DNA (processed with MPE-Fe(II)) 1.56 ± 0.02
DNA (processed with Ethiduim + cisplatin) 0.01 ± 0.02

Test of Electricity and Integration of DNA-Based Electric Elements (Example 2) Test of DNA-Based Electric Elements

(1) Preparation of Electrode for DNA Test:

A. Purchase DNA strings from Perkin Elmer (Taiwan) Co., Ltd 21 G(21 bp), 19 cs(19 bp), 16 cs(19 bp), pBR322-S14(14 bp), pBR322-3A1(17 bp), pBR322-5S1(17 bp), pBR322-3A2(18 bp), pBR322-5S2(18 bp)°

B. Produce twin-DNA molecules with PCR.

C. Alcohol Sedimentation (separate DNA with other impurities utilizing extremely low solubility of DNA saline in alcohol)

(2) Adulterant Process (Dialysis)

(3) Integration of DNA-Based Electric Elements

A. Bond processed DNA elements with the Klenow Fragment DNA Kit. Demarcate the 5′ end of DNA with the Circum Vent Thermal Cycle Dideoxy DNA Sequencing Kit

B. Bond DNA elements with the Klenow Fragment DNA Kit. And get rid of redundant metal complex with alcohol sedimentation.

C. Carry out electrophoresis process with Agarose Gel.

The result of above electrophoresis process is shown in FIG. 15.

From the picture we can see that DNA-based electronic components can be bonded together.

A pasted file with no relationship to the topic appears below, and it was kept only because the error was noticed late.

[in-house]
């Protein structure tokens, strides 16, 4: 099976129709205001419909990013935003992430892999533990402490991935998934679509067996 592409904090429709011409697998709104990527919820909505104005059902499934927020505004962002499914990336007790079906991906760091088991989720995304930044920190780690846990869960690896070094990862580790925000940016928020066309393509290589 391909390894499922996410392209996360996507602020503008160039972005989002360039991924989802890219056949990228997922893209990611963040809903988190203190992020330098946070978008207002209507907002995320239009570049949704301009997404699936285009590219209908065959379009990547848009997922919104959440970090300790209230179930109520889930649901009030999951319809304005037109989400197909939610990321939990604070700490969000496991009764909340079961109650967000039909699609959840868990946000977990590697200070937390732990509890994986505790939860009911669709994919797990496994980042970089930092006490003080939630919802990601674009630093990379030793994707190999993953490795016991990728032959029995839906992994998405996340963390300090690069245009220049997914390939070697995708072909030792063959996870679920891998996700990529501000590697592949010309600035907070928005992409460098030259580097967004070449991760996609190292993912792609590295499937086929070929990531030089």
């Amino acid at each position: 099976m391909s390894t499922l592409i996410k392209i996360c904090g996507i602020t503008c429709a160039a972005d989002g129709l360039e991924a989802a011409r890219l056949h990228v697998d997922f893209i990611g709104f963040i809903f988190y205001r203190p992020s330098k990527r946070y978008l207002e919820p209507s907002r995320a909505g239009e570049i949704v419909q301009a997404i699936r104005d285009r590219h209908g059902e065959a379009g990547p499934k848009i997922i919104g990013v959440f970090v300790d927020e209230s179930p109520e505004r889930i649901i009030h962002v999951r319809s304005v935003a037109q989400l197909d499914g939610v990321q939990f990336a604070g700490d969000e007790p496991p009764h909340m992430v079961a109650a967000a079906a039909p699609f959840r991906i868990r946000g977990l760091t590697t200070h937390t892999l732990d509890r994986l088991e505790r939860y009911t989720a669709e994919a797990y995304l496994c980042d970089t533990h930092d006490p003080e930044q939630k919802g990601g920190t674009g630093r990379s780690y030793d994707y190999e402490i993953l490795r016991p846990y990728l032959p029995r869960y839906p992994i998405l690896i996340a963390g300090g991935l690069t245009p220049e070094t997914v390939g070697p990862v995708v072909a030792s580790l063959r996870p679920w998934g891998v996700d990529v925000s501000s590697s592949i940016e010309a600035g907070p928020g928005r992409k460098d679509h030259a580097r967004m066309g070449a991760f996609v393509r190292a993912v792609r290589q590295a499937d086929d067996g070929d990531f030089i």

Relative position of Integrated DNA elements in the electrophoresis:

Conditions: 20% acrylamide containing 7M urea

Buffer: 1 XTBE (89 mM Tris, 89 mM boric acid, 2.5 mM EDTA)

Loading buffer: formamide: 10 XTBE=9.1

Voltage: 200V

1) 19 bp (processed with cisplatin) 1) 4 bp (processed with [Pt(bpy)(en)]2+)

2) 21 bp (unprocessed) 2) 18 bp (processed with [Pt(o-phen)(en)]2+)

3) 17 bp (processed with ethidium) 3) DNA (resulted from 1) and 2)

4) 18 Base (processed with MPE-Fe(II))

5) DNA (resulted from 1), 2), 3), and 4))

After integration, the position of DNA in electrophoresis deviates more than it is expected. It is because that the misproportion of electricity of integrated elements (the conductivity of each plate is different).

Patent Citations
Cited PatentFiling datePublication dateApplicantTitle
US6214628 *Jan 14, 1998Apr 10, 2001Joseph R. LakowiczMethod of conducting an assay of a sample containing an analyte of interest
US6221586 *Apr 8, 1998Apr 24, 2001California Institute Of TechnologySingle stranded nucleic acid hybridized to a second single stranded nucleic acid forming a hybridization product for the sensitive and accurate detection of point mutations in genome
US6248529 *May 20, 1999Jun 19, 2001Integrated Nano-Technologies, LlcMethod of chemically assembling nano-scale devices
US6277576 *May 7, 1999Aug 21, 2001California Institute Of TechnologyNucleic acid mediated electron transfer
Classifications
U.S. Classification435/287.2, 536/24.32, 435/7.1, 977/728, 977/800, 536/22.1, 977/887, 435/91.2, 536/24.33, 435/91.1, 536/24.31, 536/23.1, 536/24.3, 977/704, 435/6.12
International ClassificationH01L51/00, H01L51/05, H01L27/28, H01L51/30, H01L29/06, H01L51/40
Cooperative ClassificationY10S977/704, Y10S977/887, Y10S977/728, Y10S977/80, H01L51/0093, H01L27/28, H01L51/0508, B82Y10/00, H01L51/0595
European ClassificationB82Y10/00, H01L51/00M14